A Forsythe Saga for the 20th Century, what could be more exciting? You have the back-drop of post-war austerity, the swinging Sixties, the winter of discontent and the Thatcher years; how could it fail? BY NOT HAVING A SINGLE INTERESTING THING HAPPEN OVER THE ENTIRE 600 PAGES! There are plenty of involving characters but each could have done with their own story, not shoe-horned together so that in order to keep the narrative linear there is no scope for interesting or involving incidents to happen in their lives. Charles, as the patriarch of the family would have made a great central character as his business thrives then fails but he is just one of a cast and so we don't learn too much about him. Laura and Robert's relationship occurs and ends while another character is the subject of the narrative so we never discover how it started or why it went so wrong, and that is the most interesting plot strand in the book! If you want a family saga try Middlemarch, if you want a "rise and fall" story try "A Man in Full", if you want to feel short-changed read this.
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3 of 4 people found the following review helpful
5.0 out of 5 stars Fantastic 10 May 2005
Format:Paperback
I thoroughly enjoyed this book and would recommend it to anyone who likes a book about everyday people, that you can really get your teeth into. The characters are brilliantly described and the most central member of the Freeman family, James, is a genuinely inspiring person. It is sad what happens to him and I kept on willing him to live happily ever after with the woman of his dreams, but, as in real life, sometimes things just aren't meant to be.
I don't think the book is too long or a slog in places, as described by others. The book is a reflection of life in that sometimes not very much happens, and at other times your whole world can be turned upside down. All of the characters in this book become friends and you end up caring for all of them.
This book made me laugh, smile, almost cry, and made me fearful of turning the page when things turn sour for James and Laura. This book was also responsible for me spending many a day at work struggling to stay awake and concentrate after I had stayed up until the early hours of the morning unable to put it down. Read it!
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3 of 4 people found the following review helpful
2.0 out of 5 stars Characters lack emotional depth. 20 July 2001
Format:Paperback
I enjoyed the first third of this book more than the rest apart from the odd bit of good descriptive comment. I saw it as a sort of short history summary, which failed to draw on the depth of emotion that should have been experienced by the various characters. It was as if the author was saying there are no consequences to be faced for bad behaviour - only nice people pay the price, perhaps that was what he was trying to convey. Overall I found it a bit boring.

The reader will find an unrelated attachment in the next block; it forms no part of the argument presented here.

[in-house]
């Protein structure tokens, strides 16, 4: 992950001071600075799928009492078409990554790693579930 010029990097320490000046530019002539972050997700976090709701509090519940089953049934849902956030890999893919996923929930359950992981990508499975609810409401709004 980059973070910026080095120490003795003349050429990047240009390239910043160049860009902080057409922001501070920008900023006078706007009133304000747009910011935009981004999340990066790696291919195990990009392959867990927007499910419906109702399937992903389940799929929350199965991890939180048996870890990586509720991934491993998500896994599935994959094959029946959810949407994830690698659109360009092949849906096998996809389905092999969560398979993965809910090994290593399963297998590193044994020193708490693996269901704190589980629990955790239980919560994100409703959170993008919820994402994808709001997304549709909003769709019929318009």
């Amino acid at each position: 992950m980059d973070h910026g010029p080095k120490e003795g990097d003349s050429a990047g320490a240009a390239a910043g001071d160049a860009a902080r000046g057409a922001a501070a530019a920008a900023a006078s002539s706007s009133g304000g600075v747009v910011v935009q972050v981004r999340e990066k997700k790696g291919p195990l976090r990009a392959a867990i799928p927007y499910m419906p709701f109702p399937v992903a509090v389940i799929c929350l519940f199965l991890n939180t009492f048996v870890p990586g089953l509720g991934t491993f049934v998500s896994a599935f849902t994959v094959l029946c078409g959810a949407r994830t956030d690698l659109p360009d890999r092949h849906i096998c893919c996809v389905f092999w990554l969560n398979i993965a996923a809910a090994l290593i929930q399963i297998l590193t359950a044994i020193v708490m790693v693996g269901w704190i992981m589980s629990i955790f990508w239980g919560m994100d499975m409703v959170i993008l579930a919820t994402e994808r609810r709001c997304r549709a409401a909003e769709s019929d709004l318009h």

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3 of 4 people found the following review helpful
1.0 out of 5 stars Difficult to engage with any of the characters 3 May 2001
By A Customer
Format:Paperback|Verified Purchase
We've just read this book in our book group and feel that there must be something wrong with all of ten of us, because none of could engage with or believe in any of the characters. It didn't seem clear who or what the book was about, and we wondered if it had been written with a visual eye (eg with TV adapation in mind) rather than with the internal life that you expect in the written novel. In the end, it just seemed like a tragic saga of some rather unusual people.
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Most Recent Customer Reviews
2.0 out of 5 stars Could have been so much better
I really wanted to like this book as I love long books that enable one to understand characters and plot in depth (I've read War and Peace twice!). Read more
Published 15 days ago by Anthony J. Armstrong
3.0 out of 5 stars Lacks pace, too long and required editing
A family saga of the second half of the 20th century set in the Midlands and extending over 630 pages? Read more
Published 11 months ago by Dr R
5.0 out of 5 stars Family Chronicle
The second Pears book that I have read. Quite simply one of the best books I have read. Powerful, moving and absorbing. One that I will definitely read again at some point.
Published 12 months ago by Clouds Hill
5.0 out of 5 stars The Beauty of Everyday Life
A wonderful, big story about a family growing up in Middle England, stretching from the 1950s to the 1990s. Read more
Published 22 months ago by Kate Hopkins
4.0 out of 5 stars Pears as usual
Pears has a knack of writing in detail without being boring. This saga of a changing family over time just flows.
Published on 8 Jun 2010 by Mrs. Audrey Williams
5.0 out of 5 stars The Best Book I've Ever Read!
I had my first encounter with this story when I saw the television adaptation around 5 years ago. This inspired me to read the book. Read more
Published on 5 Feb 2006
5.0 out of 5 stars amazing, loved every page....
Brilliant, I felt could empathise with every character, the journey of a family, affected by suicide, love, hope, dreams, acceptance and of course secrets and lies. Read more
Published on 14 April 2005 by "purpleraz"
3.0 out of 5 stars Well written but cold hearted
Not sure what to make of this one at all. A family saga running from the 50s to the 90s charting the lives and times of the Freeman family, this book is easy to admire but... Read more
Published on 8 Jan 2002 by Lendrick
5.0 out of 5 stars Occasionally disturbing, truly fascinating writing.
This story follows a family through fame and fortune to despair, ruin and death. However, the journey is often beautiful and always sincere, with bursts of hilarity which make it... Read more
Published on 6 Nov 2001